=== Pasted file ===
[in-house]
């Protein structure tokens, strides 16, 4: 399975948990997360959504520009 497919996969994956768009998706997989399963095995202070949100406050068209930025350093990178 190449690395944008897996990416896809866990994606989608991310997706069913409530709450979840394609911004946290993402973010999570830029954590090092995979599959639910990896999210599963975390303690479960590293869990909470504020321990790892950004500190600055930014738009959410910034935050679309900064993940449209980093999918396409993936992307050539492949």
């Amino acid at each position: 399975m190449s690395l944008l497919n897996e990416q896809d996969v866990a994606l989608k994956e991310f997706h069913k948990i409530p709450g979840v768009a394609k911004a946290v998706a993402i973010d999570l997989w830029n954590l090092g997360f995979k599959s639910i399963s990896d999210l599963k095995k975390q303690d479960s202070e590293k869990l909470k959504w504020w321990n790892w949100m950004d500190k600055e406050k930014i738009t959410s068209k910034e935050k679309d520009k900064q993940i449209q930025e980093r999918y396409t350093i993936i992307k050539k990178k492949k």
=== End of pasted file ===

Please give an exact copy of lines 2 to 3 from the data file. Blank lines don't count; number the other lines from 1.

């Protein structure tokens, strides 16, 4: 399975948990997360959504520009 497919996969994956768009998706997989399963095995202070949100406050068209930025350093990178 190449690395944008897996990416896809866990994606989608991310997706069913409530709450979840394609911004946290993402973010999570830029954590090092995979599959639910990896999210599963975390303690479960590293869990909470504020321990790892950004500190600055930014738009959410910034935050679309900064993940449209980093999918396409993936992307050539492949």
């Amino acid at each position: 399975m190449s690395l944008l497919n897996e990416q896809d996969v866990a994606l989608k994956e991310f997706h069913k948990i409530p709450g979840v768009a394609k911004a946290v998706a993402i973010d999570l997989w830029n954590l090092g997360f995979k599959s639910i399963s990896d999210l599963k095995k975390q303690d479960s202070e590293k869990l909470k959504w504020w321990n790892w949100m950004d500190k600055e406050k930014i738009t959410s068209k910034e935050k679309d520009k900064q993940i449209q930025e980093r999918y396409t350093i993936i992307k050539k990178k492949k």